"I enjoyed him because he didn't always just talk about baseball. He'd talk about flying his plane or whatever, and you'd just see he was kind of a kid. He was always enthusiastic about the things he was passionate about. That's the first and foremost thing I will remember about him."

Morneau gained appreciation for Griffey after talk: Justin Morneau recalled a talk with Ken Griffey Jr. during Spring Training a few years back.

"He was just joking around with me," Morneau told MLB.com. "It was a very happy moment for me. Sometimes you can get there and the guys you look up to can let you down a bit. But he was one of those guys who treated me like I had been in the league for 10 years. Just had a conversation with me, and I thought that was pretty cool."

Griffey provided Ross with early laughs: Cody Ross grew up a Ken Griffey Jr. fan and was briefly teammates with him on the Reds in 2006.

"He was a stand-up guy, one of the nicest teammates I've ever been around," Ross told the South Florida Sun-Sentinel. "And he didn't have to be -- because he was Ken Griffey Jr."

Their introduction went like this: "He came up to me and said, 'Congratulations.' And he looked down at me and goes, 'Man, you look a lot bigger on TV.' Right there he broke the ice."

Crosby starts trend with mustache: In order to try to bring his Pittsburgh teammates together and add a little more fun to the grind, Bobby Crosby came up with the idea of team mustaches.

"I don't think we're the best looking team anymore, but we're having fun," Crosby told MLB.com. "I think if you would go to most teams and say, 'Hey, we're going to grow mustaches,' they would turn it down. But everyone was pretty cool with it and wanted to run with it and see where it goes. As long as it's working and we're winning, we're going to keep it."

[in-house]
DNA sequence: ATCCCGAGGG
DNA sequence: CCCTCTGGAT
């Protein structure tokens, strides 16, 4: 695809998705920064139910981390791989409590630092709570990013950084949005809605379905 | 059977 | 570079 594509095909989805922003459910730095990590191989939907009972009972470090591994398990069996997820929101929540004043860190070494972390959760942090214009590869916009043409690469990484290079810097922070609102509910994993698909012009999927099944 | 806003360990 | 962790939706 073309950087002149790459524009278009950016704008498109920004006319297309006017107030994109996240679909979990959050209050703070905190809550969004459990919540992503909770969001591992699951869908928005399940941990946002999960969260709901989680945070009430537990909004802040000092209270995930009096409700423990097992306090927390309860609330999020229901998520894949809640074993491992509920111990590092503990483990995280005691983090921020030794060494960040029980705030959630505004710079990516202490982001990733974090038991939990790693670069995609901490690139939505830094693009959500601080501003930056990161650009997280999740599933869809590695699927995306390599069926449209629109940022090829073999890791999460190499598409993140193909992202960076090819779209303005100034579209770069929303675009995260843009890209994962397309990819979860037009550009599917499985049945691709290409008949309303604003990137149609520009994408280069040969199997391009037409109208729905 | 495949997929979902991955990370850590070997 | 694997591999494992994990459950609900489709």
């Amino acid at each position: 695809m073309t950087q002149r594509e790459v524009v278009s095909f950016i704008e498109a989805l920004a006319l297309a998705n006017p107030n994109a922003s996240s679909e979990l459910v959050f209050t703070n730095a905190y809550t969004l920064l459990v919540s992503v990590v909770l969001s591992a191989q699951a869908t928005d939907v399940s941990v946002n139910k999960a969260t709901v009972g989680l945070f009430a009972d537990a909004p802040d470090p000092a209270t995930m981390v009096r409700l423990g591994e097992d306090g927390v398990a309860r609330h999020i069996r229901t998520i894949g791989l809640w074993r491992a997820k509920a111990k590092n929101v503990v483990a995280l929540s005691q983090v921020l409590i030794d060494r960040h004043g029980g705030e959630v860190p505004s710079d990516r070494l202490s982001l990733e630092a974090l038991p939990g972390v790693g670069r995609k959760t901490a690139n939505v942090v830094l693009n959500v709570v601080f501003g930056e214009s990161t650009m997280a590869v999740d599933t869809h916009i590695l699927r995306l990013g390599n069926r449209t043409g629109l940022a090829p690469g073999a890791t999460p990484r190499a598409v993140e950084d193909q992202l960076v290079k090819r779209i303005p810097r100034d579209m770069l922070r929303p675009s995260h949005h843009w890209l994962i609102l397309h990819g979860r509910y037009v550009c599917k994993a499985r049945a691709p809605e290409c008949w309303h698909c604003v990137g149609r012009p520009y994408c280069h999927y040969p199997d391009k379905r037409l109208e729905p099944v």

Overbay credits footwork for surge: Lyle Overbay has been studying video of his at-bats from 2006, when he hit .312 with 46 doubles, 22 home runs and 92 RBIs. Entering Thursday's game, he was 10-for-18 in his last five games and hitting line drive after line drive.

"It's about feeling comfortable, and I'm seeing the ball better," Overbay told the Toronto Sun. "The last couple of days I've been able to put a good swing on it. I haven't felt comfortable all year until these last three days."

Smoak riding hot streak: After going 1-for-3 on Thursday with an RBI, rookie Justin Smoak has five hits in his last 14 at-bats (.357) with two runs scored, one double, one home run and three RBIs for the Rangers. Smoak has also walked six times in his past five games and struck out only four times.

Smoak said he regrouped after Friday's game and stopped pressing.

"When you get all geared up at the plate, trying to do too much, you're swinging at pitches you shouldn't swing at and taking pitches you shouldn't take," he told the Fort Worth Star-Telegram. "The biggest key, to relax at the plate and let the ball come to you. Don't try to go out and get it."

Cano continues to impress at plate: Robinson Cano entered the weekend with a 17-game hitting streak and was hitting .373 with a team-high 12 home runs and 43 RBIs.

"He's going to win a couple of batting titles. I just hope he continues what he started," teammate Jorge Posada told the New York Post of Cano. "He's seeing everything good. He feels good at the plate. I bet it looks like a big softball when the ball is thrown every time it gets to the plate."

Abreu puts team first with patience at plate: Angels manager Mike Scioscia thinks Bobby Abreu's patience at the plate -- a benefit for the team -- has cost him hundreds of hits in his career.

"If he didn't work counts, and he swung at more pitches, he'd be near 3,000 hits," Scioscia told the Los Angeles Times. "He could easily have 30 to 40 more hits a year if he didn't walk 100 times.

"But that's how he plays. He plays to win. I hope people will appreciate that more when they start to consider him for the Hall of Fame. He's been a terrific player for a long time."

-- Red Line Editorial